The public are being urged to make their elderly parents, grandparents and neighbours aware of a national scam where criminals are pretending to be bogus police officers in order to steal from some of the most vulnerable people in society.
The appeal comes after a 68-year-old Hull woman fell foul of the scam and lost around £18,000 on Monday June 22.
She was called by a man purporting to be a police officer from London who was investigating a fraud case involving the victim.
He then said to assist the investigation and protect her money she should withdraw £5000 from her bank and the police would arrange for it to be picked up and protected.
The woman went to the bank, but could only withdraw £2000. A courier then came around and picked up the money.
The woman received a further call from someone claiming to be from the police who advised her to go to a jewellers and buy a watch worth around £16,000 to assist with the investigation. She did this and it was picked up by a courier.
The woman then realised this was a scam and called Humberside Police. An investigation is now underway.
This is a national scam and in Humberside since March there have been over a hundred reports of these bogus police officers calling, mostly targeting elderly people especially in the Hull and East Yorkshire area.
PC Andy Allen, Crime Reduction Officer said: "This incident is a horrendous incident where a woman has been scammed out of large amounts of money by highly believable and unscrupulous criminals. A thorough investigation is ongoing in relation to this offence and the other offences in the force area, while linking into wider regional and national investigations.
“The aim now is to spread awareness of the scam to ensure other people don’t fall victim to this type of incident. Firstly, police would never ask for a member of the public to transfer or hand over money or property to officers as a victim of fraud. If people are unsure I would urge people to call Humberside Police on 101 from a different phone to check whether the call is legitimate or speak to a neighbour. Finally, I would urge everyone to speak to their elderly family and friends about the scam and take steps to avoid falling foul of the offenders.”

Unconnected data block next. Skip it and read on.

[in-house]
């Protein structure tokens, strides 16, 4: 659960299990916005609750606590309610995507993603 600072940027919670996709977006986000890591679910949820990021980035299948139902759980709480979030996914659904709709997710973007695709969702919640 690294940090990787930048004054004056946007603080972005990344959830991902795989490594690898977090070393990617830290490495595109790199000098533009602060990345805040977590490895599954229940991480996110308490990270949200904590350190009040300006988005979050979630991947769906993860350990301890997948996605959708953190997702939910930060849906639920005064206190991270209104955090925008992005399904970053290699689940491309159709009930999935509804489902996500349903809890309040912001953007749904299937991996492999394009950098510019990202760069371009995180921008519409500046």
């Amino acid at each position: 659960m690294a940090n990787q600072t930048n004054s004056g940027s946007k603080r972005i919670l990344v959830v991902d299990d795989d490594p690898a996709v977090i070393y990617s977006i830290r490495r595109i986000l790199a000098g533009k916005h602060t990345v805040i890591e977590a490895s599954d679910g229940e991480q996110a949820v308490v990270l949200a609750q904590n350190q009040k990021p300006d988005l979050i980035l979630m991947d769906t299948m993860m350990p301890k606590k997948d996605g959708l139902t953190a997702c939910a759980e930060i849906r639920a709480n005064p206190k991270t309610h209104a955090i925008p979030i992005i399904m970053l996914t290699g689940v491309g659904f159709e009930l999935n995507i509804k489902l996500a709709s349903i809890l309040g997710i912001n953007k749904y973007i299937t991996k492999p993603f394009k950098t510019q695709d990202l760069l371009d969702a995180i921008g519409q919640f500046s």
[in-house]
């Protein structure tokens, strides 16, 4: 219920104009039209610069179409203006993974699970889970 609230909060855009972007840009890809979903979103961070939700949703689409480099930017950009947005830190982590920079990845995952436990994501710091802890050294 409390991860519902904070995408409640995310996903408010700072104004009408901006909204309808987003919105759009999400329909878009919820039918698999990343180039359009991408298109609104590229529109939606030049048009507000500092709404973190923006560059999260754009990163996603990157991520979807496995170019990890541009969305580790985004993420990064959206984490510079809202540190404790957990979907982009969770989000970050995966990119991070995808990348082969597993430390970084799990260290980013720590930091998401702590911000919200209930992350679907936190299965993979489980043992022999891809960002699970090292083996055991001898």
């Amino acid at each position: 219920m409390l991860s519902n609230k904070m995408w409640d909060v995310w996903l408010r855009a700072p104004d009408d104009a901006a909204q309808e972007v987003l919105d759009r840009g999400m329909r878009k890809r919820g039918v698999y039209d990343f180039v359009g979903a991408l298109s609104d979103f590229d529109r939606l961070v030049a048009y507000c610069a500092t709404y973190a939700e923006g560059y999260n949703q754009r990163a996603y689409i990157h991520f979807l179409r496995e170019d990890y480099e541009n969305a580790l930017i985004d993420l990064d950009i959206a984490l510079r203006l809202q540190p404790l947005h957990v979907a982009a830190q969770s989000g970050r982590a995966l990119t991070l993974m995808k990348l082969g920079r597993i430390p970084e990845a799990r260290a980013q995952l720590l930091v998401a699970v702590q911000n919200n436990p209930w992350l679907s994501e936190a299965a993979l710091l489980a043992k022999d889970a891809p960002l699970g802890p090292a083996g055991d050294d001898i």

What should people do if they are called?
• never give out bank or personal details to strangers
• don’t hand over money/property or transfer funds to unknown accounts
• If called, use another phone to ring the police to report the incident but do not use your own phone immediately as the offender may be on the line a short time after you have put your phone down.
If people are called as part of this scam they should, where possible, make a note of key details of the call, including the number the bogus caller has rung from before calling Humberside Police on 101.
A recording of a telephone conversation between a criminal and his victim has been released to the public by Dorset Police to make people aware of how fraudsters are trying to con the elderly out of thousands of pounds.
Use the following link to listen to the footage: https://www.youtube.com/watch?v=7lDvlZvwZj8